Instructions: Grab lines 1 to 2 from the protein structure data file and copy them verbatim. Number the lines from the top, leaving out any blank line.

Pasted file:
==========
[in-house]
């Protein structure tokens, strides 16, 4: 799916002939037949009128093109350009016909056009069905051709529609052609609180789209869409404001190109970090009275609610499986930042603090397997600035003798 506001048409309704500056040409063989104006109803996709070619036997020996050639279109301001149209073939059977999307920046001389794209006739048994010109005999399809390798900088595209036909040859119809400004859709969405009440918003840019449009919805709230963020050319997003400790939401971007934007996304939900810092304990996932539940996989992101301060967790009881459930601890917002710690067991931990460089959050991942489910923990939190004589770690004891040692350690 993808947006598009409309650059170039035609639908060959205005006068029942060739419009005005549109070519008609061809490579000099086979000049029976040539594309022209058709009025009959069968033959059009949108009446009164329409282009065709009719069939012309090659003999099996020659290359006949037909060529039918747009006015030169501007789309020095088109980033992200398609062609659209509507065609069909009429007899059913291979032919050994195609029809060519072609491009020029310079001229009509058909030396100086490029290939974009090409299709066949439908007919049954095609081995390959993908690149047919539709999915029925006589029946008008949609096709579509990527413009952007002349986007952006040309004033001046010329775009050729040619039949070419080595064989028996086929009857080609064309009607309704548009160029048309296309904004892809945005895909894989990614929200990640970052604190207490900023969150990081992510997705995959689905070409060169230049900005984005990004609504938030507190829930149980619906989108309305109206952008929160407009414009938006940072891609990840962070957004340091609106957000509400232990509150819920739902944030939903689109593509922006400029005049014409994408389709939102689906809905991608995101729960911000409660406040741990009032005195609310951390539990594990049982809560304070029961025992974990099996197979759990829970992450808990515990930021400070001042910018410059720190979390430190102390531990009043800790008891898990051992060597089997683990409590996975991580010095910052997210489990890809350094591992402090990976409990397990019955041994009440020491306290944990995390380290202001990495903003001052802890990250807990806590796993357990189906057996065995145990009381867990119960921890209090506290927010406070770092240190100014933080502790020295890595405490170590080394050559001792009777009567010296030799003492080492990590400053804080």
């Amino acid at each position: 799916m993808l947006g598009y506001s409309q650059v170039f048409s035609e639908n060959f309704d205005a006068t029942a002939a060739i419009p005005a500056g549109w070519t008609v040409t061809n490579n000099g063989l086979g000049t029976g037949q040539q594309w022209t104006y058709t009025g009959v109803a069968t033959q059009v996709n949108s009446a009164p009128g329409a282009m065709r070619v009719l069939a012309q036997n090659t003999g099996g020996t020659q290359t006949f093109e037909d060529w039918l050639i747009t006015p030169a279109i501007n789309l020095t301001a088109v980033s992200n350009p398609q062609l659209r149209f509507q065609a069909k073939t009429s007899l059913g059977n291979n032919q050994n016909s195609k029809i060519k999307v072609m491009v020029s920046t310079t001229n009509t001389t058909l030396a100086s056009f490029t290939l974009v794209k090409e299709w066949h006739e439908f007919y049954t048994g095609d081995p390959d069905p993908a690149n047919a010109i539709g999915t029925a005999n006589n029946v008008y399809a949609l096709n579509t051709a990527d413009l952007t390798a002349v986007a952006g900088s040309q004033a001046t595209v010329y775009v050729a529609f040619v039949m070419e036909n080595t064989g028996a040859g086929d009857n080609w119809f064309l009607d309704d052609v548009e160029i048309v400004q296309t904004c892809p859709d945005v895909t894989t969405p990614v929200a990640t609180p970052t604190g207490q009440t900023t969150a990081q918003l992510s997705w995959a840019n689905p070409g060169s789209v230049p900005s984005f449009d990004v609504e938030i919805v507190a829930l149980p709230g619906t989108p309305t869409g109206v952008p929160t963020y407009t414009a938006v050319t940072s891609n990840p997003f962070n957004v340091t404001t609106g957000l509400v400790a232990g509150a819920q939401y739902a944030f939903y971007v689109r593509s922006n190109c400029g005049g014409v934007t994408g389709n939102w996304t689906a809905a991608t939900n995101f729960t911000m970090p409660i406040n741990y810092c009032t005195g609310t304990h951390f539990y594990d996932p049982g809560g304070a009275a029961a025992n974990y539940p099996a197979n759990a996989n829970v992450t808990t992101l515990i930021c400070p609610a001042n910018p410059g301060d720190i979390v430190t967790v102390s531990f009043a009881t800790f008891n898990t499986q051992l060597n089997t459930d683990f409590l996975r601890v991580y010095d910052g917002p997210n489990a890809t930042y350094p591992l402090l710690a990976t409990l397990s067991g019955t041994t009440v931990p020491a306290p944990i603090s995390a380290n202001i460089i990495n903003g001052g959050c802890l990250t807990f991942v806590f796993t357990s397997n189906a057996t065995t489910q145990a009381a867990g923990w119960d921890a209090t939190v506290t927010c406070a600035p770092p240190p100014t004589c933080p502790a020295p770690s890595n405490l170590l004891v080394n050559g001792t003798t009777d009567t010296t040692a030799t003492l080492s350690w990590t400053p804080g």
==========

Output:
[in-house]
């Protein structure tokens, strides 16, 4: 799916002939037949009128093109350009016909056009069905051709529609052609609180789209869409404001190109970090009275609610499986930042603090397997600035003798 506001048409309704500056040409063989104006109803996709070619036997020996050639279109301001149209073939059977999307920046001389794209006739048994010109005999399809390798900088595209036909040859119809400004859709969405009440918003840019449009919805709230963020050319997003400790939401971007934007996304939900810092304990996932539940996989992101301060967790009881459930601890917002710690067991931990460089959050991942489910923990939190004589770690004891040692350690 993808947006598009409309650059170039035609639908060959205005006068029942060739419009005005549109070519008609061809490579000099086979000049029976040539594309022209058709009025009959069968033959059009949108009446009164329409282009065709009719069939012309090659003999099996020659290359006949037909060529039918747009006015030169501007789309020095088109980033992200398609062609659209509507065609069909009429007899059913291979032919050994195609029809060519072609491009020029310079001229009509058909030396100086490029290939974009090409299709066949439908007919049954095609081995390959993908690149047919539709999915029925006589029946008008949609096709579509990527413009952007002349986007952006040309004033001046010329775009050729040619039949070419080595064989028996086929009857080609064309009607309704548009160029048309296309904004892809945005895909894989990614929200990640970052604190207490900023969150990081992510997705995959689905070409060169230049900005984005990004609504938030507190829930149980619906989108309305109206952008929160407009414009938006940072891609990840962070957004340091609106957000509400232990509150819920739902944030939903689109593509922006400029005049014409994408389709939102689906809905991608995101729960911000409660406040741990009032005195609310951390539990594990049982809560304070029961025992974990099996197979759990829970992450808990515990930021400070001042910018410059720190979390430190102390531990009043800790008891898990051992060597089997683990409590996975991580010095910052997210489990890809350094591992402090990976409990397990019955041994009440020491306290944990995390380290202001990495903003001052802890990250807990806590796993357990189906057996065995145990009381867990119960921890209090506290927010406070770092240190100014933080502790020295890595405490170590080394050559001792009777009567010296030799003492080492990590400053804080």